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Far Cry Primal’s proto-proto-Indo-European language was created specially by linguistics experts

Far Cry Primal Language

Far Cry Primal’s just a month and a bit away, so the Ubisoft PR engine is in all ahead full. I don’t plan to write about every single one of the 94 trailers they’ll doubtlessly produce, but this latest Behind the Scenes is focused on something I find particularly interesting about the game: its use of language. Far from being produced in English, ever spoken line of dialogue will be in an ancient, partially made up language. It definitely existed, being the root of most of what we have today, we just have no idea how it was said, being thousands upon thousands of years ago.

We found out there will be no co-op in Far Cry Primal, so you’ll have to make do with these great co-op games instead.

The video itself is all about the behind the scenes development of the game, presented, for some reason, by a man in a very cold-looking forest:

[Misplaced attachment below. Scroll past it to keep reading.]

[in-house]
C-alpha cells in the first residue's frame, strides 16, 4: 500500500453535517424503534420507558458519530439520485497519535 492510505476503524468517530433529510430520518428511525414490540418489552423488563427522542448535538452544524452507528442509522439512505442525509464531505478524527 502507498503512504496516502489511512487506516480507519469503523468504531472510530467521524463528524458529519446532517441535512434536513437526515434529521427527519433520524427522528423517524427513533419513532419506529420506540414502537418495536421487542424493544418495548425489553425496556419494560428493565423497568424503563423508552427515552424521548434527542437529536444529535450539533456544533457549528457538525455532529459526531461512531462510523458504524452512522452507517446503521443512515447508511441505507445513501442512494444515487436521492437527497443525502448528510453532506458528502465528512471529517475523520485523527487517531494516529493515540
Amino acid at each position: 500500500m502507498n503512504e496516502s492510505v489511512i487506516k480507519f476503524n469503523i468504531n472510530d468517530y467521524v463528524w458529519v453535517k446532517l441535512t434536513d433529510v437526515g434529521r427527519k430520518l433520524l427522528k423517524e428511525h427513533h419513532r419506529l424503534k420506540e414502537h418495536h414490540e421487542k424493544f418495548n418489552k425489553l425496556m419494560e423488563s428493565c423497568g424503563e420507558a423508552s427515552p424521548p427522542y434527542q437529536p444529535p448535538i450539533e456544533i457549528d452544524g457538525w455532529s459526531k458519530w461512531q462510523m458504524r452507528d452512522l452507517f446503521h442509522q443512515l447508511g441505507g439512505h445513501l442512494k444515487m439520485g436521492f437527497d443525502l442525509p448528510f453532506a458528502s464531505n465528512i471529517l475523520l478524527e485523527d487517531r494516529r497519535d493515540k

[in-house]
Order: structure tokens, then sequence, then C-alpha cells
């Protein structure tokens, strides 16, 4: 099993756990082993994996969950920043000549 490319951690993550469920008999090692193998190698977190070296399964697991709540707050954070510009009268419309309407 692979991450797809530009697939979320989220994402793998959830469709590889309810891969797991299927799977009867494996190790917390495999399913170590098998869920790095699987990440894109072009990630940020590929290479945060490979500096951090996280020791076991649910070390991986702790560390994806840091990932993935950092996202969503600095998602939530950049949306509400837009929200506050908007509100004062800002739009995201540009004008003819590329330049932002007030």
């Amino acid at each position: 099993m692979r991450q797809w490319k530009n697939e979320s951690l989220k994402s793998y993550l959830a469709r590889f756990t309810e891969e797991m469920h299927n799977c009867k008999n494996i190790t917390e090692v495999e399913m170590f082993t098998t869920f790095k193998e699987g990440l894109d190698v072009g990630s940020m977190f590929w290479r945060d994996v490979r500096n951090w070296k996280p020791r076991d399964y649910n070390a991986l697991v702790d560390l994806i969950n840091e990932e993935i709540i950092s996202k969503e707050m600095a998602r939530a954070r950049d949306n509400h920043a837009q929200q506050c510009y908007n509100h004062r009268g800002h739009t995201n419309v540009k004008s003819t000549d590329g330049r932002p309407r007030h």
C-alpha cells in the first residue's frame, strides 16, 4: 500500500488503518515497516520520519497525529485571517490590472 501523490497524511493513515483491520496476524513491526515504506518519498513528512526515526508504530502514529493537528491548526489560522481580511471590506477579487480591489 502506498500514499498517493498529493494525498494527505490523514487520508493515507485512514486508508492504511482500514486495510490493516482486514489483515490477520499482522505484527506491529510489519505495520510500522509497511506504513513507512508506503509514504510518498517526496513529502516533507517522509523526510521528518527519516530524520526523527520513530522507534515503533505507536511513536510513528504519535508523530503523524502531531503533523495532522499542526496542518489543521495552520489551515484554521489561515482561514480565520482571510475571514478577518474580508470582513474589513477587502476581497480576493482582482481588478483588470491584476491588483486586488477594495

It’s fairly brave, particularly considering the size and expected sales of the game, to launch without any spoken English whatsoever. It might seem normal to PC folks who are used to reading their way through a novel worth of lore every time they turn around in an RPG, but subtitles-on isn’t the norm for the majority of players, I’d expect. It also requires, as you can see, a lot of research to get it right, or approximated. That’s a lot of effort to go to for a game where you ride mammoths around and tell a saber-tooth tiger to eat a man’s neck.

It’s also clearer here how they’re differentiating between the tribes. That more advanced one – which I’m not even going to attempt to spell – is all bone-coloured masks and blue body paint. Stark, clear differences like this will be important in a world without traditional uniforms, languages or buildings.